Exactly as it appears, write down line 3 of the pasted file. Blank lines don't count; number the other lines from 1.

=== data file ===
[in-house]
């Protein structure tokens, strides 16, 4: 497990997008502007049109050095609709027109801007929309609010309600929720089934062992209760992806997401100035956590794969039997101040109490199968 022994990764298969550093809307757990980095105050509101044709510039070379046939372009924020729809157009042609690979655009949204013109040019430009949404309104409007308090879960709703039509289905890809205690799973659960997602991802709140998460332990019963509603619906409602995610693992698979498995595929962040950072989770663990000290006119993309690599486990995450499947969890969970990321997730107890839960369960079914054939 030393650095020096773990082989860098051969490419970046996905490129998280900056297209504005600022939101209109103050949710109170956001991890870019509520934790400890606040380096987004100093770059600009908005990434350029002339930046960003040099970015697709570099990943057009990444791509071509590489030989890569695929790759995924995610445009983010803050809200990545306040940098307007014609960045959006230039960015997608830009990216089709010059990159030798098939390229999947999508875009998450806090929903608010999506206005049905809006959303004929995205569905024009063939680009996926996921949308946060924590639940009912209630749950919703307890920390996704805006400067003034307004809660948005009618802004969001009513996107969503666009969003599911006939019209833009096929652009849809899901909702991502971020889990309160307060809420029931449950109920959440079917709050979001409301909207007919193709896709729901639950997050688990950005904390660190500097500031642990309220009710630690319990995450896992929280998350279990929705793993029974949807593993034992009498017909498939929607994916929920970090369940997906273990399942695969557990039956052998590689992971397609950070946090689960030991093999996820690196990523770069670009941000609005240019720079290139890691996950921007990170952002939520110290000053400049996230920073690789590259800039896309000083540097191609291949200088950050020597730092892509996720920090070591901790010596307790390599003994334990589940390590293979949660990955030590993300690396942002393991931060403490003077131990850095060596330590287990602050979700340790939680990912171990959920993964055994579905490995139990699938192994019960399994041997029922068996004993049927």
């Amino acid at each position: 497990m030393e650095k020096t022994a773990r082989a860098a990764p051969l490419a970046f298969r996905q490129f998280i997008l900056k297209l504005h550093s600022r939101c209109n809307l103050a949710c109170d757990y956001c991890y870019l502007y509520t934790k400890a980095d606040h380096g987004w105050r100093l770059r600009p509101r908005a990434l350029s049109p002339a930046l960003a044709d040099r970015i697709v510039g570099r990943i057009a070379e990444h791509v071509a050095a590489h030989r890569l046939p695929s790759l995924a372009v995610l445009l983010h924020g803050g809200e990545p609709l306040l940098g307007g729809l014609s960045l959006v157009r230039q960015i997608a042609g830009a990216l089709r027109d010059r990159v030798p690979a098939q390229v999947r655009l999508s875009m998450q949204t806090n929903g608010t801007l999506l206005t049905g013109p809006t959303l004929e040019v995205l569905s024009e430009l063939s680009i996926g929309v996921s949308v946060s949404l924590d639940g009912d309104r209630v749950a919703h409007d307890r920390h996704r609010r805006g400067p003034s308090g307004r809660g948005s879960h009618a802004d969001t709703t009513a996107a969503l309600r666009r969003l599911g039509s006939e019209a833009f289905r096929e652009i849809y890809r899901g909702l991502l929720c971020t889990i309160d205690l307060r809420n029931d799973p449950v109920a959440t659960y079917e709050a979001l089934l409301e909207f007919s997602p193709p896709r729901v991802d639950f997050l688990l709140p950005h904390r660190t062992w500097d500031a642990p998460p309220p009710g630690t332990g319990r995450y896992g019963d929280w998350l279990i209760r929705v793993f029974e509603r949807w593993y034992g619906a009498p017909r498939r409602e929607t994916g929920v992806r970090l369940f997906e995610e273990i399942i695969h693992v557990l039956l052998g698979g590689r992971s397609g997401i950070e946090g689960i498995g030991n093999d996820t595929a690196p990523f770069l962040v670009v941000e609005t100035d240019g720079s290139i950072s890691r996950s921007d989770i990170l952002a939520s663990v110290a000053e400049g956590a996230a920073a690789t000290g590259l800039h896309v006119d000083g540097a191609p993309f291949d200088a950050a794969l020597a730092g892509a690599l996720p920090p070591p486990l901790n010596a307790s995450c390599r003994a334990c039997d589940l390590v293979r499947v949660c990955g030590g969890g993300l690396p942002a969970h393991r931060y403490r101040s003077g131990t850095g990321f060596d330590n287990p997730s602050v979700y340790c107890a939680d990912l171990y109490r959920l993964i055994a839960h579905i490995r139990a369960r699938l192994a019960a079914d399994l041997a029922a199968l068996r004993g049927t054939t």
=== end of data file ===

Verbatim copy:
């Amino acid at each position: 497990m030393e650095k020096t022994a773990r082989a860098a990764p051969l490419a970046f298969r996905q490129f998280i997008l900056k297209l504005h550093s600022r939101c209109n809307l103050a949710c109170d757990y956001c991890y870019l502007y509520t934790k400890a980095d606040h380096g987004w105050r100093l770059r600009p509101r908005a990434l350029s049109p002339a930046l960003a044709d040099r970015i697709v510039g570099r990943i057009a070379e990444h791509v071509a050095a590489h030989r890569l046939p695929s790759l995924a372009v995610l445009l983010h924020g803050g809200e990545p609709l306040l940098g307007g729809l014609s960045l959006v157009r230039q960015i997608a042609g830009a990216l089709r027109d010059r990159v030798p690979a098939q390229v999947r655009l999508s875009m998450q949204t806090n929903g608010t801007l999506l206005t049905g013109p809006t959303l004929e040019v995205l569905s024009e430009l063939s680009i996926g929309v996921s949308v946060s949404l924590d639940g009912d309104r209630v749950a919703h409007d307890r920390h996704r609010r805006g400067p003034s308090g307004r809660g948005s879960h009618a802004d969001t709703t009513a996107a969503l309600r666009r969003l599911g039509s006939e019209a833009f289905r096929e652009i849809y890809r899901g909702l991502l929720c971020t889990i309160d205690l307060r809420n029931d799973p449950v109920a959440t659960y079917e709050a979001l089934l409301e909207f007919s997602p193709p896709r729901v991802d639950f997050l688990l709140p950005h904390r660190t062992w500097d500031a642990p998460p309220p009710g630690t332990g319990r995450y896992g019963d929280w998350l279990i209760r929705v793993f029974e509603r949807w593993y034992g619906a009498p017909r498939r409602e929607t994916g929920v992806r970090l369940f997906e995610e273990i399942i695969h693992v557990l039956l052998g698979g590689r992971s397609g997401i950070e946090g689960i498995g030991n093999d996820t595929a690196p990523f770069l962040v670009v941000e609005t100035d240019g720079s290139i950072s890691r996950s921007d989770i990170l952002a939520s663990v110290a000053e400049g956590a996230a920073a690789t000290g590259l800039h896309v006119d000083g540097a191609p993309f291949d200088a950050a794969l020597a730092g892509a690599l996720p920090p070591p486990l901790n010596a307790s995450c390599r003994a334990c039997d589940l390590v293979r499947v949660c990955g030590g969890g993300l690396p942002a969970h393991r931060y403490r101040s003077g131990t850095g990321f060596d330590n287990p997730s602050v979700y340790c107890a939680d990912l171990y109490r959920l993964i055994a839960h579905i490995r139990a369960r699938l192994a019960a079914d399994l041997a029922a199968l068996r004993g049927t054939t």